Educator Jeanie Olson is home from her trip to the 2003 Iditarod Sled Dog Race. As she reflects on her Alaskan adventure, she sees quite a few similarities between the skills it takes to be a dog sled musher and a classroom teacher!
How is a musher like a classroom teacher?
No, it's not a joke. There is no punchline, I am just back from an exhilarating trip to the Iditarod Sled Dog Race, and on the way home I caught myself reflecting about the skills mushers and classroom teachers seem to have in common. The grueling life of a sled dog musher on the trail seems to me to have many parallels to day-to-day life in the classroom.
Before Jeanie Olson left for the Iditarod, she created ten Iditarod Math work sheets for teachers to use in their classrooms. You can find links to those real-world-math work sheets and more Iditarod resources in Education Worlds Iditarod archive.
Have you ever seen or watched video of a sled dog musher at work? At the Iditarod I had an opportunity to get up close and personal with many of the mushers and their dog teams.
As I watched experienced mushers marshal their teams of 16 eager and spirited sled dogs to the start line in Anchorage, it passed through my mind that the scene wasn't all that different from guiding a group of students to recess! When the destination is something kids or canines love to do, getting them there can be challenging and hectic -- even chaotic. The din of 64 dog teams impatiently anticipating the start of the Iditarod reminded me of the excited chatter in a lunchroom full of kids releasing a morning of pent-up energy.
As I observed dog teams at the start and along the race route, I was also struck by the variety of personalities I saw among the huskies. I observed the over-exuberant ones pulling, tugging, and yowling with delight. In any group of students, you are bound to see the same thing as high-energy students speed walk to commandeer their way to the front of the line. Like the Iditarod's four-legged participants, my students sometimes squabble and tussle for position, rights, and sustenance. Mushers and teachers must be prepared to work with the occasional bully, too.
Teachers and mushers have in their groups those alpha males and females, but we also have introverts. Those children who sit back and wait for inclusion in an activity make me think of the shy dogs on the team that hide when a stranger passes by for a quick pat or picture.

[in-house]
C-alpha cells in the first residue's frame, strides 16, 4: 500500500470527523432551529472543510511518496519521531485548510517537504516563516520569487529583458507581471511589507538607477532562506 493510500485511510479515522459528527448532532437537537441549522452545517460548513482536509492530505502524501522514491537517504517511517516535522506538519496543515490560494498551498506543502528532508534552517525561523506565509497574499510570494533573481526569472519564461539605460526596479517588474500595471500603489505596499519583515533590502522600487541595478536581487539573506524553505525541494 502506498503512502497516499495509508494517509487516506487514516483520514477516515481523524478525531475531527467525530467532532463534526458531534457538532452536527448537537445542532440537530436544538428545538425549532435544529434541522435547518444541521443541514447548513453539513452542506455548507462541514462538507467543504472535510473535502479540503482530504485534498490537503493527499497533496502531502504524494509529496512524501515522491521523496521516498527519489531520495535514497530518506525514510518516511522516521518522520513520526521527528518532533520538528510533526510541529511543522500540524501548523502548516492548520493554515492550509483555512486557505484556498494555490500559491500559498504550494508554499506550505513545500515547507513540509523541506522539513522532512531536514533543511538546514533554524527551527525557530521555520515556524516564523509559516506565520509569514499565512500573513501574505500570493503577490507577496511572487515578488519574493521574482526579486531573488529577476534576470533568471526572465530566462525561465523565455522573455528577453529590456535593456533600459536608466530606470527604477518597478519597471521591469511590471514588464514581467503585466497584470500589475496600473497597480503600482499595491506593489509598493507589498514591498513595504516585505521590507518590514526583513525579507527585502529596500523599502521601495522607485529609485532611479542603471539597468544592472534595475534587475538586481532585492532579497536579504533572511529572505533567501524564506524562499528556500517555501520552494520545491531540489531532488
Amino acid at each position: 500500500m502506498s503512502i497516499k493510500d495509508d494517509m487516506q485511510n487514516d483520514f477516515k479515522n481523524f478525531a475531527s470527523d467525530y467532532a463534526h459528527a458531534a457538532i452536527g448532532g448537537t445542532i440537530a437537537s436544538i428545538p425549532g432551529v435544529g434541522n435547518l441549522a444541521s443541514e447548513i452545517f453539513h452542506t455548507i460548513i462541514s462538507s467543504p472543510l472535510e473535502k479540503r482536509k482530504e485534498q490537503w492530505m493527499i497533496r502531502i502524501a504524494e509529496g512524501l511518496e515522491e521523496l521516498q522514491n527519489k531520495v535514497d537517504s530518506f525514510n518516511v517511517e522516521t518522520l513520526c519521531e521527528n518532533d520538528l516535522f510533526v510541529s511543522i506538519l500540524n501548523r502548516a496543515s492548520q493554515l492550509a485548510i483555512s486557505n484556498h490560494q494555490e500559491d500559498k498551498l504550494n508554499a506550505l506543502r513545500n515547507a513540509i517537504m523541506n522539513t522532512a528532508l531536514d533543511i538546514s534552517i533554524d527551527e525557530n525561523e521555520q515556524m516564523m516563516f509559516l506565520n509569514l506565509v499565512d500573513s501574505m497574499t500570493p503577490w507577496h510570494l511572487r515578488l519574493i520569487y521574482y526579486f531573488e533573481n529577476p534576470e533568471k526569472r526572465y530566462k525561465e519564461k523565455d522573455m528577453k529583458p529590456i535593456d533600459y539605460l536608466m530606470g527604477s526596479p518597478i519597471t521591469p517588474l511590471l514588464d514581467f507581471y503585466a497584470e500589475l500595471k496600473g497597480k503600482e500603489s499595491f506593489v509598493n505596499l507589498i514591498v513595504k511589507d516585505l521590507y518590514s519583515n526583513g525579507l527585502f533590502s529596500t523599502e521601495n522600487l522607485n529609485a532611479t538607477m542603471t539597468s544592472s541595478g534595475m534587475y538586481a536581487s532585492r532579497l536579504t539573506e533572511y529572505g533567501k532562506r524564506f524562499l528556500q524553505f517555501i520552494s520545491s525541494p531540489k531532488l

Most kids and dogs are well-intentioned, but when one gets out of line, teachers and mushers must tailor their discipline techniques to the situation and personalities involved. Some learn best from positive reinforcement, while others inappropriate behaviors are better handled with corrective responses or consequences.
In Alaska, I witnessed how Iditarod sled dogs thrived on their mushers love, care, praise, attention, hugs, and respect. Our students might not jump, nudge, or lick us, but they do respond when they know we care.
More Voices of Experience
Have you seen these Voice of Experience essays from previous weeks?
Some similarities between mushers teams and teachers students are just uncanny! I can't tell you the number of times I have had students look up at me in disbelief when I've made an error or placed expectations too high for them to fathom. Their furrowed brows question my motives -- and my sanity.
I saw that exact same reaction among the sled dogs, so I asked some of my musher friends about it. They told tales of times they have turned onto wrong trails or pushed a too-tired team too far. On those occasions and others, the dogs would stop dead in their tracks, whip their heads back in a unanimous double take, and raise their brows in disbelief. Are you sure you want to head this way? they seemed to respond. Other times they would respond with incredulous looks of I know you don't expect me to do that!
I am home now from my Iditarod experience -- and my personal experiences with the mushers and dogs of Iditarod 2003 will forever color the way I look at my students. It's going to be difficult not to look out upon my students' faces and think back to the faces of Iditarod huskies eager to learn, yearning for praise, and willing to respond to high expectations that challenge them to excel!
Jeanie Olson is a sixth-grade teacher at Schroeder Middle School in Grand Forks, North Dakota. She has used the Iditarod as part of the curriculum for about 15 years. Attending Iditarod 2003 -- as part of musher Vern Halter's support team, sponsored by Wells Fargo -- has been a dream come true for her.
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